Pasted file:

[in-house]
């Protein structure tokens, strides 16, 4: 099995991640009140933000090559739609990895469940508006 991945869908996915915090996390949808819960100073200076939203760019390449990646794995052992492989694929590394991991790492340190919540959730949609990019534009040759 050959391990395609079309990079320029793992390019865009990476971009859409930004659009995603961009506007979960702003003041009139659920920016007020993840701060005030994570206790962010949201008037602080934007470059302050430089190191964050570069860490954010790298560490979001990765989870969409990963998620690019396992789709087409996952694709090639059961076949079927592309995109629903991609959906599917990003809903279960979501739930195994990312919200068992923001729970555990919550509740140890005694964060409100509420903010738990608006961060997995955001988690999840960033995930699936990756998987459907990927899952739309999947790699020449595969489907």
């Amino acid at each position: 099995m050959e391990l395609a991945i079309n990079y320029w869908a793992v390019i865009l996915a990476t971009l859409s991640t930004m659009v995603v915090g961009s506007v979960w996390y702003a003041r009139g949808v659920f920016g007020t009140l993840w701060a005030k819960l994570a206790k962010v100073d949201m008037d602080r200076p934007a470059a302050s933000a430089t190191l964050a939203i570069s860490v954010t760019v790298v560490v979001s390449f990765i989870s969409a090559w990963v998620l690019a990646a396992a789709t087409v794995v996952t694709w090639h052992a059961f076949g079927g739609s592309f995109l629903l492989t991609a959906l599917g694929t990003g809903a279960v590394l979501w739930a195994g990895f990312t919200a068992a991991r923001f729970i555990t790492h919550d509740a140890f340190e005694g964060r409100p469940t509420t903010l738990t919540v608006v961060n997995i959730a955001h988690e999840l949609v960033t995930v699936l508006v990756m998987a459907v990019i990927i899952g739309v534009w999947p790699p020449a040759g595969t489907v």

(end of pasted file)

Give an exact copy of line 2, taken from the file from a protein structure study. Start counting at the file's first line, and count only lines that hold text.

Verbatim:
């Protein structure tokens, strides 16, 4: 099995991640009140933000090559739609990895469940508006 991945869908996915915090996390949808819960100073200076939203760019390449990646794995052992492989694929590394991991790492340190919540959730949609990019534009040759 050959391990395609079309990079320029793992390019865009990476971009859409930004659009995603961009506007979960702003003041009139659920920016007020993840701060005030994570206790962010949201008037602080934007470059302050430089190191964050570069860490954010790298560490979001990765989870969409990963998620690019396992789709087409996952694709090639059961076949079927592309995109629903991609959906599917990003809903279960979501739930195994990312919200068992923001729970555990919550509740140890005694964060409100509420903010738990608006961060997995955001988690999840960033995930699936990756998987459907990927899952739309999947790699020449595969489907």